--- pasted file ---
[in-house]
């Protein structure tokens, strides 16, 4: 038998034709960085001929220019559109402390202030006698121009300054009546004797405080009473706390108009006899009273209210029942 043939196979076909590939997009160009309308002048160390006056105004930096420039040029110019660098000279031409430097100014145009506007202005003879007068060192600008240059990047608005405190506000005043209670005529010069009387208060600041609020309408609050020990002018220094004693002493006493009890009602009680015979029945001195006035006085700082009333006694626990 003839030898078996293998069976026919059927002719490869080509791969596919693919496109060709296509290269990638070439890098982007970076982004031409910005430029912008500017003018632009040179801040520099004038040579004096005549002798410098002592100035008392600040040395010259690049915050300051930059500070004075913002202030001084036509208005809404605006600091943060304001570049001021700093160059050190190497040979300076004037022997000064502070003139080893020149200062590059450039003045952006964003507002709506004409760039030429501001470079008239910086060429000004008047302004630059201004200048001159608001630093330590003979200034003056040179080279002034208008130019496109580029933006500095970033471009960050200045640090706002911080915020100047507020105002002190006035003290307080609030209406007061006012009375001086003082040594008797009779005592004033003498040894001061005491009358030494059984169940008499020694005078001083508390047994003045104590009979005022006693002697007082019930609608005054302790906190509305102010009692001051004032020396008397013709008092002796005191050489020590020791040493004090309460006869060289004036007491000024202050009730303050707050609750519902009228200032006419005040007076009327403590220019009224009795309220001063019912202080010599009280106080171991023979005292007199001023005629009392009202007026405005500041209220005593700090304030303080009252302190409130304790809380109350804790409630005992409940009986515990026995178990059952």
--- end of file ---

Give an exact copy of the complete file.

[in-house]
């Protein structure tokens, strides 16, 4: 038998034709960085001929220019559109402390202030006698121009300054009546004797405080009473706390108009006899009273209210029942 043939196979076909590939997009160009309308002048160390006056105004930096420039040029110019660098000279031409430097100014145009506007202005003879007068060192600008240059990047608005405190506000005043209670005529010069009387208060600041609020309408609050020990002018220094004693002493006493009890009602009680015979029945001195006035006085700082009333006694626990 003839030898078996293998069976026919059927002719490869080509791969596919693919496109060709296509290269990638070439890098982007970076982004031409910005430029912008500017003018632009040179801040520099004038040579004096005549002798410098002592100035008392600040040395010259690049915050300051930059500070004075913002202030001084036509208005809404605006600091943060304001570049001021700093160059050190190497040979300076004037022997000064502070003139080893020149200062590059450039003045952006964003507002709506004409760039030429501001470079008239910086060429000004008047302004630059201004200048001159608001630093330590003979200034003056040179080279002034208008130019496109580029933006500095970033471009960050200045640090706002911080915020100047507020105002002190006035003290307080609030209406007061006012009375001086003082040594008797009779005592004033003498040894001061005491009358030494059984169940008499020694005078001083508390047994003045104590009979005022006693002697007082019930609608005054302790906190509305102010009692001051004032020396008397013709008092002796005191050489020590020791040493004090309460006869060289004036007491000024202050009730303050707050609750519902009228200032006419005040007076009327403590220019009224009795309220001063019912202080010599009280106080171991023979005292007199001023005629009392009202007026405005500041209220005593700090304030303080009252302190409130304790809380109350804790409630005992409940009986515990026995178990059952």